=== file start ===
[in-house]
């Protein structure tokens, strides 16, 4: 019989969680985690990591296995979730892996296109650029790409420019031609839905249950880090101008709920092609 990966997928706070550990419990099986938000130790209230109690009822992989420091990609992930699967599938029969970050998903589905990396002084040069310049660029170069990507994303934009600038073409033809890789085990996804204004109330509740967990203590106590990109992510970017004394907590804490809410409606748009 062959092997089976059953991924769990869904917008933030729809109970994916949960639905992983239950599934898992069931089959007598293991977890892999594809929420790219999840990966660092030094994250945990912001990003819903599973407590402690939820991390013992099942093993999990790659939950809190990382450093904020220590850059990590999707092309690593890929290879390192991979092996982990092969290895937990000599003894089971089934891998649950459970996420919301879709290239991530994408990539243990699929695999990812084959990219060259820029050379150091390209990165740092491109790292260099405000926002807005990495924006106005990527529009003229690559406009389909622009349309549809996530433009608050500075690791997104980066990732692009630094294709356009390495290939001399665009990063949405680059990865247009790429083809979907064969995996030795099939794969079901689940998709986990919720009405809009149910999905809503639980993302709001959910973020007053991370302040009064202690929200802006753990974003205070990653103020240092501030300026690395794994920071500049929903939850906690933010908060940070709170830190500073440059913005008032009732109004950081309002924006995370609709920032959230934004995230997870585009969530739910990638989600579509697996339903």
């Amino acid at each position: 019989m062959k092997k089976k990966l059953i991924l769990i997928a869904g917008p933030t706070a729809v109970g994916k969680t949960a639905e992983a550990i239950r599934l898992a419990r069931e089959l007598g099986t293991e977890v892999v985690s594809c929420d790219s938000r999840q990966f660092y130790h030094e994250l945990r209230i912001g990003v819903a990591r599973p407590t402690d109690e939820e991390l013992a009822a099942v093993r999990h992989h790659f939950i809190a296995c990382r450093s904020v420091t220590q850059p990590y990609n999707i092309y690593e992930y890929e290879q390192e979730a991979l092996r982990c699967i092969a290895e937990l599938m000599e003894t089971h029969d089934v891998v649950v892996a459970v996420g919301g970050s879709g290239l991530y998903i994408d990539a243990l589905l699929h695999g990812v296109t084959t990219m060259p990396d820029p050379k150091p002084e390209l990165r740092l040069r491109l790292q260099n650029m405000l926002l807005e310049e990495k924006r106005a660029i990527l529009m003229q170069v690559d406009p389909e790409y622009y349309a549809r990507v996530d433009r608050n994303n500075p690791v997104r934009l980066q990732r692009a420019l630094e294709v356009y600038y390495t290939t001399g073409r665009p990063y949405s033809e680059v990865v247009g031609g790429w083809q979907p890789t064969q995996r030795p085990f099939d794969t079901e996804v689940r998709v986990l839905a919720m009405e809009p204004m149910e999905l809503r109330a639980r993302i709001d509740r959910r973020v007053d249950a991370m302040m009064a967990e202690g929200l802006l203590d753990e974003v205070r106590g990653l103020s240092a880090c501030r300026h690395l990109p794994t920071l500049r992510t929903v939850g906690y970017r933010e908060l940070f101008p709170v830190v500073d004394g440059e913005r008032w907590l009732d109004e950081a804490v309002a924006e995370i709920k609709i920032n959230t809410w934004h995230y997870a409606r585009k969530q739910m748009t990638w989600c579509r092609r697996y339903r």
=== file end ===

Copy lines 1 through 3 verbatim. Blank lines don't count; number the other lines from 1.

[in-house]
């Protein structure tokens, strides 16, 4: 019989969680985690990591296995979730892996296109650029790409420019031609839905249950880090101008709920092609 990966997928706070550990419990099986938000130790209230109690009822992989420091990609992930699967599938029969970050998903589905990396002084040069310049660029170069990507994303934009600038073409033809890789085990996804204004109330509740967990203590106590990109992510970017004394907590804490809410409606748009 062959092997089976059953991924769990869904917008933030729809109970994916949960639905992983239950599934898992069931089959007598293991977890892999594809929420790219999840990966660092030094994250945990912001990003819903599973407590402690939820991390013992099942093993999990790659939950809190990382450093904020220590850059990590999707092309690593890929290879390192991979092996982990092969290895937990000599003894089971089934891998649950459970996420919301879709290239991530994408990539243990699929695999990812084959990219060259820029050379150091390209990165740092491109790292260099405000926002807005990495924006106005990527529009003229690559406009389909622009349309549809996530433009608050500075690791997104980066990732692009630094294709356009390495290939001399665009990063949405680059990865247009790429083809979907064969995996030795099939794969079901689940998709986990919720009405809009149910999905809503639980993302709001959910973020007053991370302040009064202690929200802006753990974003205070990653103020240092501030300026690395794994920071500049929903939850906690933010908060940070709170830190500073440059913005008032009732109004950081309002924006995370609709920032959230934004995230997870585009969530739910990638989600579509697996339903």
């Amino acid at each position: 019989m062959k092997k089976k990966l059953i991924l769990i997928a869904g917008p933030t706070a729809v109970g994916k969680t949960a639905e992983a550990i239950r599934l898992a419990r069931e089959l007598g099986t293991e977890v892999v985690s594809c929420d790219s938000r999840q990966f660092y130790h030094e994250l945990r209230i912001g990003v819903a990591r599973p407590t402690d109690e939820e991390l013992a009822a099942v093993r999990h992989h790659f939950i809190a296995c990382r450093s904020v420091t220590q850059p990590y990609n999707i092309y690593e992930y890929e290879q390192e979730a991979l092996r982990c699967i092969a290895e937990l599938m000599e003894t089971h029969d089934v891998v649950v892996a459970v996420g919301g970050s879709g290239l991530y998903i994408d990539a243990l589905l699929h695999g990812v296109t084959t990219m060259p990396d820029p050379k150091p002084e390209l990165r740092l040069r491109l790292q260099n650029m405000l926002l807005e310049e990495k924006r106005a660029i990527l529009m003229q170069v690559d406009p389909e790409y622009y349309a549809r990507v996530d433009r608050n994303n500075p690791v997104r934009l980066q990732r692009a420019l630094e294709v356009y600038y390495t290939t001399g073409r665009p990063y949405s033809e680059v990865v247009g031609g790429w083809q979907p890789t064969q995996r030795p085990f099939d794969t079901e996804v689940r998709v986990l839905a919720m009405e809009p204004m149910e999905l809503r109330a639980r993302i709001d509740r959910r973020v007053d249950a991370m302040m009064a967990e202690g929200l802006l203590d753990e974003v205070r106590g990653l103020s240092a880090c501030r300026h690395l990109p794994t920071l500049r992510t929903v939850g906690y970017r933010e908060l940070f101008p709170v830190v500073d004394g440059e913005r008032w907590l009732d109004e950081a804490v309002a924006e995370i709920k609709i920032n959230t809410w934004h995230y997870a409606r585009k969530q739910m748009t990638w989600c579509r092609r697996y339903r």